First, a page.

Love Eventually

16 Jul

Letterbalm Old Couple in LoveDear LetterBalm: Three months ago, my father and his high school girlfriend reconnected after both of them lost their spouses. He and she are in their early 70s, and they are sweethearts again, making plans to be married at Christmas. Our two families, all grown children, are happy for their relationship, but this has happened so fast that there have been some adjustment problems. My dad’s fiancée is a nice person, but she comes from a much wealthier and more conservative and religious family than ours, and her children are quite opinionated. I guess I’m trying to say we’re having trouble liking these people. I’m the oldest child, and I’ve been hesitant around my prospective sister-in-law, also the oldest child in her family (she’s been overly polite around me, too). How can I break the ice, even though I still dislike her, and I’m pretty sure she dislikes me?

–Walking on Eggs in Elk Grove

Watch a few episodes of the acclaimed BBC series Last Tango in Halifax and you’ll understand the fractious baggage families can bring to a late-in-life marriage. (It’s billed as a warm drama, but Ms. L.B. regards the characters more as badly-behaved annoyances, even the groom played by the splendid Sir Derek Jacobi.) Why don’t you send your future sister-in-law a handwritten note celebrating the blending of your families? You can keep it simple and heartfelt by staying on the topic of rekindled love and how happy you are that your father reconnected with her mother – because you said you do like her, yes? Use good stationery, practice several versions first, and check your spelling. This unexpected gesture from one first-born to another might just be the first step in establishing harmony between your two families. Try this:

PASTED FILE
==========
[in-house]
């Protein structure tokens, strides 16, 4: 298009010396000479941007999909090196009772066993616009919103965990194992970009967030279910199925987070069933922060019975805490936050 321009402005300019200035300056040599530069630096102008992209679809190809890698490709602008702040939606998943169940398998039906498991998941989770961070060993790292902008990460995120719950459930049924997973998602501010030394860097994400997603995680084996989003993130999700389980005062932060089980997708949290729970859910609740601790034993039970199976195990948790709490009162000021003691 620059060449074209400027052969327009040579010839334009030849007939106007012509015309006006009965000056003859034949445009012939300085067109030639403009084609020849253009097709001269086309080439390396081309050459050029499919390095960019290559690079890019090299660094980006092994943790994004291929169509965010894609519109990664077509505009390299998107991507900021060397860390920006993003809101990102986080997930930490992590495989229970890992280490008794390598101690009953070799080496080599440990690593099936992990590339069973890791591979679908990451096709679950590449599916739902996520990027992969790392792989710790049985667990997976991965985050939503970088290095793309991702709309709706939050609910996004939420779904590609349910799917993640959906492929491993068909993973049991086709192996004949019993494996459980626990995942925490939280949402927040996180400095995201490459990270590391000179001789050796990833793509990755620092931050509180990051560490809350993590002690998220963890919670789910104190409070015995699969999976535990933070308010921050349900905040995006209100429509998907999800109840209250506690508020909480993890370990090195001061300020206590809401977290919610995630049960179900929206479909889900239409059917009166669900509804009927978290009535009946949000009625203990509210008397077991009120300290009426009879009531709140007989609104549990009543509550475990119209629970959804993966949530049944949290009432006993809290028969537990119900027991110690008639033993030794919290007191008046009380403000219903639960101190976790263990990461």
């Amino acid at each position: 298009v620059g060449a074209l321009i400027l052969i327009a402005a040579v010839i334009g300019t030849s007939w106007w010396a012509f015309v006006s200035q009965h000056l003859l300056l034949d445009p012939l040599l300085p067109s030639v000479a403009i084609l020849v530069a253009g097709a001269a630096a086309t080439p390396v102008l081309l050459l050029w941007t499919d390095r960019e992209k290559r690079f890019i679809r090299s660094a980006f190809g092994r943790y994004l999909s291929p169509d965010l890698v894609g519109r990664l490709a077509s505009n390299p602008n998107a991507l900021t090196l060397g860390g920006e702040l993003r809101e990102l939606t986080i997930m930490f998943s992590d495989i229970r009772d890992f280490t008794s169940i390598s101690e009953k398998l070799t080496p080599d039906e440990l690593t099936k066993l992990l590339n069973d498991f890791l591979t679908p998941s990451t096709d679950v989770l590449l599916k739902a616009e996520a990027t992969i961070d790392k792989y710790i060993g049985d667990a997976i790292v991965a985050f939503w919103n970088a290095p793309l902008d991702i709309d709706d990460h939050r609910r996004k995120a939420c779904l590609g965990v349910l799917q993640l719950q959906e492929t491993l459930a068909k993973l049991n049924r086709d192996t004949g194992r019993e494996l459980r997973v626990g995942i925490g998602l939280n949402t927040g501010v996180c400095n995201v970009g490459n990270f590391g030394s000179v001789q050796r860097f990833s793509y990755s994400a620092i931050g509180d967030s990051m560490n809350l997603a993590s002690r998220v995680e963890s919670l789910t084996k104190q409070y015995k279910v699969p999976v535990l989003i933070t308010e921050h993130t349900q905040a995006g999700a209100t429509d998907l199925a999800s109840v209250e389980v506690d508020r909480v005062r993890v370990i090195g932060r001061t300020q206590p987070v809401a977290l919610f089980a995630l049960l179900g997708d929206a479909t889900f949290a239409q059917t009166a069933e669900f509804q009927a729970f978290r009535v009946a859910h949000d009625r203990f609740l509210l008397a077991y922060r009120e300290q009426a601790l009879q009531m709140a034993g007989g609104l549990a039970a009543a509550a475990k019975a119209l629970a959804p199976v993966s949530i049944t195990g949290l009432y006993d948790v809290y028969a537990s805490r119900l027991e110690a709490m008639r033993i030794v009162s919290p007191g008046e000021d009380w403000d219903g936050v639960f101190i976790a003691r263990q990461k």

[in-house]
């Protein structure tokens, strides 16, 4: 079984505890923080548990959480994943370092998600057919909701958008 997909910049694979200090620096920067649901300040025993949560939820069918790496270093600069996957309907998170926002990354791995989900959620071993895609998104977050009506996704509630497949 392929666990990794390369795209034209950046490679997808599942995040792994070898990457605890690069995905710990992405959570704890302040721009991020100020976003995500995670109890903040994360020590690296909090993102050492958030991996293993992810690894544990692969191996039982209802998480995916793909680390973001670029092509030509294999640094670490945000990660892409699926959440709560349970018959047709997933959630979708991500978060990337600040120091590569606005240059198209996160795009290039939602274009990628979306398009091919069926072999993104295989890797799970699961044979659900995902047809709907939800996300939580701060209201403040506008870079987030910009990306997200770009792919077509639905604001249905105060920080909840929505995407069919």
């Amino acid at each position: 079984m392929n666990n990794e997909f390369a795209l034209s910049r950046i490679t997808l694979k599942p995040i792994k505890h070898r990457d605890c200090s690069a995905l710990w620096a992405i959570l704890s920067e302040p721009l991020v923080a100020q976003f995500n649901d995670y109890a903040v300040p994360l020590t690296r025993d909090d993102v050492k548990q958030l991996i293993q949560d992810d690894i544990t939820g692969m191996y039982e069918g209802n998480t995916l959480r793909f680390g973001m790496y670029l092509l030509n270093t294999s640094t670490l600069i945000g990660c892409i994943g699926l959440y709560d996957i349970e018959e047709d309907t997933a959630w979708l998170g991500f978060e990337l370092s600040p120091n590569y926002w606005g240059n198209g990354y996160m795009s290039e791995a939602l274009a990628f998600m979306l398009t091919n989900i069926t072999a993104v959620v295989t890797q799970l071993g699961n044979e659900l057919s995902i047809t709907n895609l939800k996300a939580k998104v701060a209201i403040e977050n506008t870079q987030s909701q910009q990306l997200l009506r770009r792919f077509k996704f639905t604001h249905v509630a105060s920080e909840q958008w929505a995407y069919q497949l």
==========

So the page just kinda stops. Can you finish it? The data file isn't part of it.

Dear Cecilia,

This note comes to you and yours as a welcoming gesture from me and my family. We are so happy that your mother and our father have reconnected so many years later and have rekindled their love. It is clear that they make each other very happy – and that should be celebrated and honored by all.

Let’s always be optimistic about the blending of our two families and forging a strong, supportive bond among us all. When you think about it, love really does win out in the end.



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